Vaginal odor can be caused by a host of issues, from pH balance disruptions due to semen or blood during a women’s period to the overgrowth of microorganisms such as anaerobic bacteria or yeast.
Odors sometimes described as “fishy” are generally associated with bacterial vaginosis while a “sour” odor similar to the smell of bread or beer is often associated with yeast infections. (Yeast infections are also known for their intense itching and white discharge).
While bacterial vaginosis is the most common cause of vaginal odor, other causes can include: sexually transmitted diseases such as chlamydia or gonorrhea, a tampon left in the vagina.
Ironically, another potential cause of vaginal odor is the use of over-the-counter douches, which can upset the delicate balance of the vaginal ecosystem due to their harsh chemicals.
Unusual vaginal odor may be associated with various symptoms, depending on the underlying cause, such as itching, irritation, abnormal vaginal discharge, fever and/or pelvic pain. It may become worse or more noticeable after sexual intercourse.
When Should Vaginal Odor Be Treated?
While bacterial vaginosis does not usually lead to serious complications, it can increase a woman’s chances of developing a sexually transmitted disease. In addition, bacterial vaginosis in a pregnant woman creates an increased chance of pregnancy complications and susceptible to HIV.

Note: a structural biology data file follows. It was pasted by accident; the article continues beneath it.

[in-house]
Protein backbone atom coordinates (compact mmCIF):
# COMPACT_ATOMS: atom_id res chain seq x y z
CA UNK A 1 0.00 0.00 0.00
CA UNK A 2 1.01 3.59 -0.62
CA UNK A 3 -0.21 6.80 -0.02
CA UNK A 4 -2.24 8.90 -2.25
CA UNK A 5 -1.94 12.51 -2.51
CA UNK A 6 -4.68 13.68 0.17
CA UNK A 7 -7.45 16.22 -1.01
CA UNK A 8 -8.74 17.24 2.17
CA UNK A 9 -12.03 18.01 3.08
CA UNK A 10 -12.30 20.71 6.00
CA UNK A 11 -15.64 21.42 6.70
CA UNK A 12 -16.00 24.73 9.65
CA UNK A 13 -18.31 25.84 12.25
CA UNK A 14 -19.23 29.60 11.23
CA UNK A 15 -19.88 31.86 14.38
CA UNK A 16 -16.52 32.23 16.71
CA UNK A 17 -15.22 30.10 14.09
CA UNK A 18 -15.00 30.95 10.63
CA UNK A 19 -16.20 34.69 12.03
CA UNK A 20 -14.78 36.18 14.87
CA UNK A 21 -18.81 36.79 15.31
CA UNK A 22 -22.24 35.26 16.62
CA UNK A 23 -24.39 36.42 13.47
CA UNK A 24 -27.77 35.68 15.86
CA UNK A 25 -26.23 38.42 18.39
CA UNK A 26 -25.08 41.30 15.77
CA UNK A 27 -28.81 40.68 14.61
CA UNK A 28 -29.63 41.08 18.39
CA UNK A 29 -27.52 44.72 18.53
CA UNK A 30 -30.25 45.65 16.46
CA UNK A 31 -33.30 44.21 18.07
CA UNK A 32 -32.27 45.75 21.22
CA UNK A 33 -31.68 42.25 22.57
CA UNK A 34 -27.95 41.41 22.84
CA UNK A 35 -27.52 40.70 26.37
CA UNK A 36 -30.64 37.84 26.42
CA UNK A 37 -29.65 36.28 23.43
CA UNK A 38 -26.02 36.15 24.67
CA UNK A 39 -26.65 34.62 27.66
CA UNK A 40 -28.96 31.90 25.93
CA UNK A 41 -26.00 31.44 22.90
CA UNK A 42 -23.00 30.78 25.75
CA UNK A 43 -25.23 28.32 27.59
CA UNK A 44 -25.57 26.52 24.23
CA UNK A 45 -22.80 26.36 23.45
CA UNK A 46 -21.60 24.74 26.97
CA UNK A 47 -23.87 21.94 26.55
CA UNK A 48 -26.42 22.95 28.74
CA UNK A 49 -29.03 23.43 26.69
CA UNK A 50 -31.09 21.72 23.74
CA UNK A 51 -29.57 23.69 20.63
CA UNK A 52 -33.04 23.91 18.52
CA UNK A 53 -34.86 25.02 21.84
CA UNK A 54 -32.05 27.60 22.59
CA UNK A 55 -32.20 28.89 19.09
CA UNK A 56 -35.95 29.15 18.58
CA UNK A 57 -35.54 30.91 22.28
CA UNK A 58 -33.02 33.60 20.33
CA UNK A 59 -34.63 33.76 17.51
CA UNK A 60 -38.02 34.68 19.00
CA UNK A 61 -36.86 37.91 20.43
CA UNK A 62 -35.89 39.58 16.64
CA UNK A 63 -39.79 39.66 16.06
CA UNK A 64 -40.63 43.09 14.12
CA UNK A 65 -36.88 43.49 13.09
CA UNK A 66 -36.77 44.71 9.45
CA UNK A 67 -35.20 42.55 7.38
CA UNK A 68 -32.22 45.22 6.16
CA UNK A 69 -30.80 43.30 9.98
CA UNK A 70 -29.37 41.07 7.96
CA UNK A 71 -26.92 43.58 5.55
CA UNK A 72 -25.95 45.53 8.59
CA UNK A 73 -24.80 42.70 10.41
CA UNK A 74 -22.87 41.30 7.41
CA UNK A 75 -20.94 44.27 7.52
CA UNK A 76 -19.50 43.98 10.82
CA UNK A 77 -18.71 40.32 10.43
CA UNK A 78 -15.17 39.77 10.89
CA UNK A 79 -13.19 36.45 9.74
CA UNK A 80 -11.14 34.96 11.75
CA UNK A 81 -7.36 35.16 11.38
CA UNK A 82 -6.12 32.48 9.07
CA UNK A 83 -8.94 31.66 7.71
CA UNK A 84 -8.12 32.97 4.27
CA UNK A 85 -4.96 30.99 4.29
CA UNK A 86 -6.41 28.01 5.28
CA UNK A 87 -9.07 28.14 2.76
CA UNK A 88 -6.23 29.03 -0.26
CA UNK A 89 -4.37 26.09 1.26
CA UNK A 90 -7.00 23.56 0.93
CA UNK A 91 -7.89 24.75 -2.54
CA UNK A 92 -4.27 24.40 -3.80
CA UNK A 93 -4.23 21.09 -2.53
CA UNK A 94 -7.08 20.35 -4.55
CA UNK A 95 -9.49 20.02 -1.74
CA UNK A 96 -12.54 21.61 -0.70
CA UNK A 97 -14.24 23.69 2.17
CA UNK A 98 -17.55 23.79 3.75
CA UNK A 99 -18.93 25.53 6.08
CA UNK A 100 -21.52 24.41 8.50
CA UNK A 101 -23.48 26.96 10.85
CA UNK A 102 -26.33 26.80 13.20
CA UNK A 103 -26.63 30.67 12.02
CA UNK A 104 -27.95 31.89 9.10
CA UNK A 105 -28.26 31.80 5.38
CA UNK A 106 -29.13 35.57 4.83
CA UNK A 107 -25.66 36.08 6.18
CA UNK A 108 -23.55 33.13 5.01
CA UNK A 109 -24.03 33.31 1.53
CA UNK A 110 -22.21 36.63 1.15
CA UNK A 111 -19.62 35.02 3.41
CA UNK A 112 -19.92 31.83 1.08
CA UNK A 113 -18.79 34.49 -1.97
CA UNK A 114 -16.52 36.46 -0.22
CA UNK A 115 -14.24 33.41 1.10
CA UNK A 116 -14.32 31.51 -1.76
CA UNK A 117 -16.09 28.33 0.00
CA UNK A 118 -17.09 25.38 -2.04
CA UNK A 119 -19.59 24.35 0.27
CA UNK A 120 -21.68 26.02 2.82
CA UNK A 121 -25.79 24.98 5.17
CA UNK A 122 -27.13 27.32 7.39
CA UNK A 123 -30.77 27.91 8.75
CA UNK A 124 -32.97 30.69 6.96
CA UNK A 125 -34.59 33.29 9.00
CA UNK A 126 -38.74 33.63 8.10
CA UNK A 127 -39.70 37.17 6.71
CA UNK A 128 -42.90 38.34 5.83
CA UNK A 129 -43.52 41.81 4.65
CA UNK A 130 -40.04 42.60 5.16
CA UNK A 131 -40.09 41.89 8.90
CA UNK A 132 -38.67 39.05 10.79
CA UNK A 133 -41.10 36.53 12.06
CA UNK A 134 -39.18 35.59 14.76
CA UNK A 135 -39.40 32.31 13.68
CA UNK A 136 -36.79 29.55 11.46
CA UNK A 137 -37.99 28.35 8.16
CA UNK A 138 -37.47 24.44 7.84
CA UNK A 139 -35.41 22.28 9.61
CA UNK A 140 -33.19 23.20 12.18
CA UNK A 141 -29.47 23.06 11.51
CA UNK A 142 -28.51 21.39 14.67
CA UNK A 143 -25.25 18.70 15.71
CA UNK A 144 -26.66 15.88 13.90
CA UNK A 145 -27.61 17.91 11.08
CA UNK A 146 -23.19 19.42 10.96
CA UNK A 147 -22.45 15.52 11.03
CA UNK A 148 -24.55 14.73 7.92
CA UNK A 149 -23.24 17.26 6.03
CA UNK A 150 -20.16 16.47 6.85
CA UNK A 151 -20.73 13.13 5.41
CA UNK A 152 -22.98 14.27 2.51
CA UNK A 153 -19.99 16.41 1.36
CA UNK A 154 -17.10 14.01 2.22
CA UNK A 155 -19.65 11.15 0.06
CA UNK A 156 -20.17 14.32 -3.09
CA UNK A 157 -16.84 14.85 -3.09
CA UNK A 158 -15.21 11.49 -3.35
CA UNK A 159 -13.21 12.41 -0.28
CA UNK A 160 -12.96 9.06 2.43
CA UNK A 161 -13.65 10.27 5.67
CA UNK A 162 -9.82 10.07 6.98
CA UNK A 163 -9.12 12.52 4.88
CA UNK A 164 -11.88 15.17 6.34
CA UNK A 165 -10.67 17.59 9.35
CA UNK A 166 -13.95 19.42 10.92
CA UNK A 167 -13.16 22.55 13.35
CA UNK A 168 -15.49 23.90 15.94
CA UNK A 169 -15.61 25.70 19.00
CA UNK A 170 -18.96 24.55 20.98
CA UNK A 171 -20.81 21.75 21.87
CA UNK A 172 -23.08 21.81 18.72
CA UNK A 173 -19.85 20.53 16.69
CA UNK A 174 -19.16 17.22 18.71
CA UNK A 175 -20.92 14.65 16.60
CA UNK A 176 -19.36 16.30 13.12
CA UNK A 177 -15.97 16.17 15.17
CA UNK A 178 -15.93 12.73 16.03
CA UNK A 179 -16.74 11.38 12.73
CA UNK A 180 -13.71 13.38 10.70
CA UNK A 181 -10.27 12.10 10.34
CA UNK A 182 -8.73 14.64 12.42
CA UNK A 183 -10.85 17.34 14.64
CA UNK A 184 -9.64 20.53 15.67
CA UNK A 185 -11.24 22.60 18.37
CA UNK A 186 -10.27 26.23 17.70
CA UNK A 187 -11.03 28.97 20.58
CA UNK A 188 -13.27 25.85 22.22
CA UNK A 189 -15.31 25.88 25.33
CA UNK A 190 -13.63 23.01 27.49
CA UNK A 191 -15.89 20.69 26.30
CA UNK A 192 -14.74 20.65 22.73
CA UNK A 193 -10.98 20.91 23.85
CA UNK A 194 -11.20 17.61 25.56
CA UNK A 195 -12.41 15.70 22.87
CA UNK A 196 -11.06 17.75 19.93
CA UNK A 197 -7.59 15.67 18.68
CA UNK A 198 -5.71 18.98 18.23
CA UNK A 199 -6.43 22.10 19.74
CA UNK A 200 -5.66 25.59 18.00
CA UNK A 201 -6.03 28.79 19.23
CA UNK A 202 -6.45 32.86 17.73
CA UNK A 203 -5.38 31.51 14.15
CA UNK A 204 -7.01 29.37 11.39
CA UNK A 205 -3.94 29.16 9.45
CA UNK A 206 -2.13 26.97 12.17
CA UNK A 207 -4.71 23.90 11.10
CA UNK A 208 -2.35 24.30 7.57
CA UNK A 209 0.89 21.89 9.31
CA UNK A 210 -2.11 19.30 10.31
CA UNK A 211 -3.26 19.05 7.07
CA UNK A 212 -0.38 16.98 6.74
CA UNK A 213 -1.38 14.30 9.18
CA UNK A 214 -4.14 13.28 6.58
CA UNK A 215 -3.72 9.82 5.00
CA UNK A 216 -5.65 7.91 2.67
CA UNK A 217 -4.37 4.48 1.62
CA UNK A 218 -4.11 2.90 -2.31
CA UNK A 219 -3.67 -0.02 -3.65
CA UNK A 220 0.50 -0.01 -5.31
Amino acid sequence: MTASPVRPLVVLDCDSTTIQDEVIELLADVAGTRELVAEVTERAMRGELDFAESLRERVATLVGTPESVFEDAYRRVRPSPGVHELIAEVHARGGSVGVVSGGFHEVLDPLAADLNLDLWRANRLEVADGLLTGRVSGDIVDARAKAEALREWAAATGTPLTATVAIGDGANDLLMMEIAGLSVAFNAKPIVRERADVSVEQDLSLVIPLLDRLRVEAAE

And, because the causes of vaginal odor range from minor to serious issues, a visit to the OB/Gyn is always the most appropriate course of action when vaginal odor becomes a concern for a woman, especially if associated with other symptoms such as itching, burning or discharge. Prompt diagnosis and treatment of the causes of vaginal odor can reduce the risk of potentially serious complications, including infertility.
Immediate medical care is necessary in the case of heavy vaginal bleeding or bleeding during pregnancy.
What is the Impact of Vaginal Odor?
Women will often report to their doctors that they shower several times a day, yet still do not smell fresh “down there.” They express concern that others can smell them and worry that their odor will become an issue for their sexual partner. This distressing problem can damage a woman’s confidence, put a strain on her social and professional life and disrupt sexual intimacy, sometimes causing women to avoid sexual encounters altogether.
Problems with vaginal odor and discharge are often felt to be too embarrassing to bring up socially with friends, yet behind closed exam room doors, it is one of the most common problems women discuss with their OBGyn. Societal sensitivities about vaginal health in general and vaginal odor in particular often prevent candid, open, fact-based discussions on this important topic.